Hi Guys! I’m glad you’re here and I can hardly believe there’s only 5 days to go until the book release for THE LULLABY MONSTERS! I hope you’ll enjoy meeting all the characters and getting a peek into their world.
Name: Brio (means zest)
Age: 4 years
Hobby: Hosting Tea Parties
Greatest Fear: Darkness
Favorite Food: Monster Size Smoothies
Favorite Lullaby: The Three Little Monsters
In this night time adventure, Kelsey is always her brother’s hero. She bravely helps with lost teddy bears, scraped knees, and favourite picnic foods. But when Thomas can’t sleep because of the lullaby monsters, Kelsey isn’t sure she can help. Then Thomas’ precious lullaby box is stolen and Kelsey must face her monstrous fear. In doing so, she discovers that the lullaby monsters are a lot like Thomas.
This book a hybrid between an early chapter book and a picture book and will appeal to those who love Frog and Toad, Charlie and Mouse, or Jack and Annie (Magic Treehouse). Divided into 6 short chapters, it is ideal for children aged 5-8 years who want a slightly longer read-aloud story or are beginning to read for themselves. If your child enjoys ghost stories with a dash of suspense, this will be for them.
Release date: June 2020
Thanks for stopping by and I hope you’ll come back on June 30th when the giveaway begins. You’ll get a chance to win a signed copy of the book and some free book swag! All that PLUS two more new release picture books for summer reading!!
You are welcome here any time! Feel free to leave a comment. Have a wonderful day!
Welcome to the Kid Lit Love blog series where new picture book releases are featured on Mondays with an author interview. I am thrilled to feature my critique partner, Emma Wood and her debut picture book Tulip and Doug, illustrated by Carla Martell, published by Scholastic New Zealand. And as an added bonus, I’m including a review of this adorable book!
Tulip was famous in her neighbourhood for two reasons: 1. She was a fearless adventurer. 2. She went everywhere with a seriously strange sidekick-a potato, called Doug!
Tulip and Doug are inseparable, until catastrophe strikes and Tulip loses her best spuddy buddy. She is inconsolable, until another unlikely friendship blossoms.
5.0 out of 5 stars Quirky and full of heart! An unlikely friendship between an adventurous girl and a potato (?!) is funny and full of delightful surprises. The adorable illustrations add whimsy and fun, plus the view from Tulip’s headquarters is spectacular. Will Tulip ever find find Doug? Will Doug be forced into the compost bin? There’s plenty of suspense in this story to keep the pages turning.
And now I’d like to welcome Emma Wood to the blog! Emma, author of Tulip and Doug, has been one of my critique partners since 2018, when we joined Julie Hedlund’s 12×12 Picture Book Challenge.
Tell us how you came to write books for children.
It’s a familiar story, really – I read my own children many, many picture books, and soon developed a love for the form. I revisited all the titles I adored in childhood, which was gorgeously nostalgic. But the best part was discovering some remarkable contemporary picture books. It was a revelation to experience these beautiful, moving, profound, hilarious, outrageous and clever books, and to see how the interplay between text and art could elevate a story. I felt inspired to have a go at writing them, too.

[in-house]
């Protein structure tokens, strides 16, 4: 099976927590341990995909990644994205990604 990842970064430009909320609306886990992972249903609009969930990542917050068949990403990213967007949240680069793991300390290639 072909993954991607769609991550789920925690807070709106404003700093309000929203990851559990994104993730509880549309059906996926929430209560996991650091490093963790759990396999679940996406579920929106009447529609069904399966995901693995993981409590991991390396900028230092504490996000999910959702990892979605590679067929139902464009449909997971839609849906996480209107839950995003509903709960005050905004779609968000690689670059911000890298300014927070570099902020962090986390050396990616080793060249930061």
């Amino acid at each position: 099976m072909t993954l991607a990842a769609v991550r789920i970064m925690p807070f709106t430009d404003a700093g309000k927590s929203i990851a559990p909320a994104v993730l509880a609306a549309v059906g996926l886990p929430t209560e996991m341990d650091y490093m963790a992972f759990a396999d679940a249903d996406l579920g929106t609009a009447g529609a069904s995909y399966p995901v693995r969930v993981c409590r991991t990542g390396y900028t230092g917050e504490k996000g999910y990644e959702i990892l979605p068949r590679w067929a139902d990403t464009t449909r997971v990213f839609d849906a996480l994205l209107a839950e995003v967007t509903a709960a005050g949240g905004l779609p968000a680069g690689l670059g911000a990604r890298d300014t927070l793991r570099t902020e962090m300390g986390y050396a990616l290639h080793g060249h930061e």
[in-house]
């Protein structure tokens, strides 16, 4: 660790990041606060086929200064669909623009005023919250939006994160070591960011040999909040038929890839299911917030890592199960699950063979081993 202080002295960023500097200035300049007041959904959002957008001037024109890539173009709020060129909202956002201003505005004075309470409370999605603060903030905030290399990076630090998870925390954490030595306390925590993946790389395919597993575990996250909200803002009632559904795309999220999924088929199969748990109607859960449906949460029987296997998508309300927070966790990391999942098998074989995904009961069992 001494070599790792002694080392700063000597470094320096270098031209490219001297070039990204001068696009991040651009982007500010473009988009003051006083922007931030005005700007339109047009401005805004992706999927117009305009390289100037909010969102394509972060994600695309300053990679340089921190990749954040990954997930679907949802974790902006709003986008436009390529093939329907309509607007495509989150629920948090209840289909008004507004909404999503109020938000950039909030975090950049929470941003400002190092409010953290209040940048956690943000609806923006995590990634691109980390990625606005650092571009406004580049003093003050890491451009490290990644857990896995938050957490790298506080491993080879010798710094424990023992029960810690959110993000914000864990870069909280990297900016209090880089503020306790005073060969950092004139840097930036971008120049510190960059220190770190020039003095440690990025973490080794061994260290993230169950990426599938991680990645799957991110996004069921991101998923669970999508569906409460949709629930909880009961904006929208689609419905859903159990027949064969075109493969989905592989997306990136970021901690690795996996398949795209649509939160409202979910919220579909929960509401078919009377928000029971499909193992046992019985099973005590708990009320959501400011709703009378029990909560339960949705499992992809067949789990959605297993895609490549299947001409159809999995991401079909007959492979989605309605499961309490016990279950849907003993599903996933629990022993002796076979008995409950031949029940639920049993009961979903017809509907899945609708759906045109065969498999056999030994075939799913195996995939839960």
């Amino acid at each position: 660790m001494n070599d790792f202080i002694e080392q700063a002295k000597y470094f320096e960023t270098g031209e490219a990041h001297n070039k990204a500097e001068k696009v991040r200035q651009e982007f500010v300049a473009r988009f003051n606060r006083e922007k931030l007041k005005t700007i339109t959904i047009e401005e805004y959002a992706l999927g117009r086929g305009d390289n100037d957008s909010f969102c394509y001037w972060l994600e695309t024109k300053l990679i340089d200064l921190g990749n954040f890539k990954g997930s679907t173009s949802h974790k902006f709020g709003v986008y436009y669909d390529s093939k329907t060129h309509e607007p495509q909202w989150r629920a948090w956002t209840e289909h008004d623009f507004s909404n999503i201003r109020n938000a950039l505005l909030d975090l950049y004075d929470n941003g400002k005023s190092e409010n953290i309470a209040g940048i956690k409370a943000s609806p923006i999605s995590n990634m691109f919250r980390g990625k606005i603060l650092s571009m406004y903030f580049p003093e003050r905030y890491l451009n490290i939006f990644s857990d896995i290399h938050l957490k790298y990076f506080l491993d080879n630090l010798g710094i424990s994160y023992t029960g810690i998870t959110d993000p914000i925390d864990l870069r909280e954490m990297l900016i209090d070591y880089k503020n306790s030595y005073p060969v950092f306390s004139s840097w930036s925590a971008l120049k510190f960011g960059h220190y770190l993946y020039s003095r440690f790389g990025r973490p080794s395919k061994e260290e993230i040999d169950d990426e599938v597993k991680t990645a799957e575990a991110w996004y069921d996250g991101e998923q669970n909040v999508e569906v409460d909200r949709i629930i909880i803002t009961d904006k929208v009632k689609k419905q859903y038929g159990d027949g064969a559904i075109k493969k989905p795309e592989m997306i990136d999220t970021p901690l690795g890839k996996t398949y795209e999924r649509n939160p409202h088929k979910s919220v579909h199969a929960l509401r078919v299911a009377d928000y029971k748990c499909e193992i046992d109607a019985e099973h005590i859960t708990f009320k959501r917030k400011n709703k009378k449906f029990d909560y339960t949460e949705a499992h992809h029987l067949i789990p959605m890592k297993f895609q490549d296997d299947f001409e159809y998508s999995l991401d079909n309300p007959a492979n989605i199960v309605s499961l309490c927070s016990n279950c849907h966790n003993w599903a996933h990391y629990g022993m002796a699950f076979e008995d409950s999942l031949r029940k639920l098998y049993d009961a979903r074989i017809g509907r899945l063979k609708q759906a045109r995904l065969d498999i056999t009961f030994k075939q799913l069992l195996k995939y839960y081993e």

In my day job, I write primarily for adults – I’m a former journalist who now works in communications and public relations. However, I’ve never been especially interested in writing adult fiction. I like to write for children because they are the most wonderful people on the planet. I write picture books because they introduce children to elements of language, art, storytelling, and the wonders and workings of the world around them. Children deserve to read excellent, fun, engaging, meaningful books – every bit as much as adults do.
Tell us how you came up with the idea for your book .
I was painting my living room walls and listening to a podcast, actually! The podcast guest shared that as a child, they had a rock friend called John that they pushed around in a pram. I found this funny and charming, and it struck me as a cute idea for a picture book. I then thought a potato friend might be even funnier than a rock.
I got to thinking about the potential ramifications of having a potato as a friend – that other children might find it a little strange, and that a potato wouldn’t be the most permanent of pals. The story of fearless adventurer Tulip and her dear, ill-fated Doug grew from that seed.
I’m delighted TULIP AND DOUG is now a book, and I hope children and their families will enjoy reading it as much as I enjoyed writing it!
Share a piece of advice for children’s writers.
My advice is to find your people! There are so many excellent resources and supportive communities online for children’s authors and illustrators. I highly recommend Julie Hedlund’s 12×12 Picture Book Challenge, which is where I met my wonderful critique partners (hi, Cynthia!) and learned so much about the craft of writing picture books. SCBWI is another great resource. Storyteller Academy has some fantastic courses and teachers, as does the Children’s Book Academy. And there are heaps of Facebook groups like Kidlit 411 and Sub It Club where you can connect with fellow authors and illustrators. I’ve found all of these communities to be welcoming and encouraging, and a treasure trove of industry and craft knowledge.